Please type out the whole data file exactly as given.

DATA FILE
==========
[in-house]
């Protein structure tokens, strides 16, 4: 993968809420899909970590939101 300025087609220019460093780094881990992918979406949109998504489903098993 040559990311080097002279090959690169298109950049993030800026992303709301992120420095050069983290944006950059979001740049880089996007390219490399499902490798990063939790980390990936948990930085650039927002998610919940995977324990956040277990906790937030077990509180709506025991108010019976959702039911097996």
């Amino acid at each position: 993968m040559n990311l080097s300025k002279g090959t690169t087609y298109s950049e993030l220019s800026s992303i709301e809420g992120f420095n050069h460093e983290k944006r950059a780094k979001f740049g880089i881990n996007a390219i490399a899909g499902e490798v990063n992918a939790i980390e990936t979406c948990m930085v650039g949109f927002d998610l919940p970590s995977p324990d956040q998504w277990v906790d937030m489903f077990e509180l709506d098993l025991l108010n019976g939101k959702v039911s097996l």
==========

[in-house]
């Protein structure tokens, strides 16, 4: 993968809420899909970590939101 300025087609220019460093780094881990992918979406949109998504489903098993 040559990311080097002279090959690169298109950049993030800026992303709301992120420095050069983290944006950059979001740049880089996007390219490399499902490798990063939790980390990936948990930085650039927002998610919940995977324990956040277990906790937030077990509180709506025991108010019976959702039911097996």
């Amino acid at each position: 993968m040559n990311l080097s300025k002279g090959t690169t087609y298109s950049e993030l220019s800026s992303i709301e809420g992120f420095n050069h460093e983290k944006r950059a780094k979001f740049g880089i881990n996007a390219i490399a899909g499902e490798v990063n992918a939790i980390e990936t979406c948990m930085v650039g949109f927002d998610l919940p970590s995977p324990d956040q998504w277990v906790d937030m489903f077990e509180l709506d098993l025991l108010n019976g939101k959702v039911s097996l």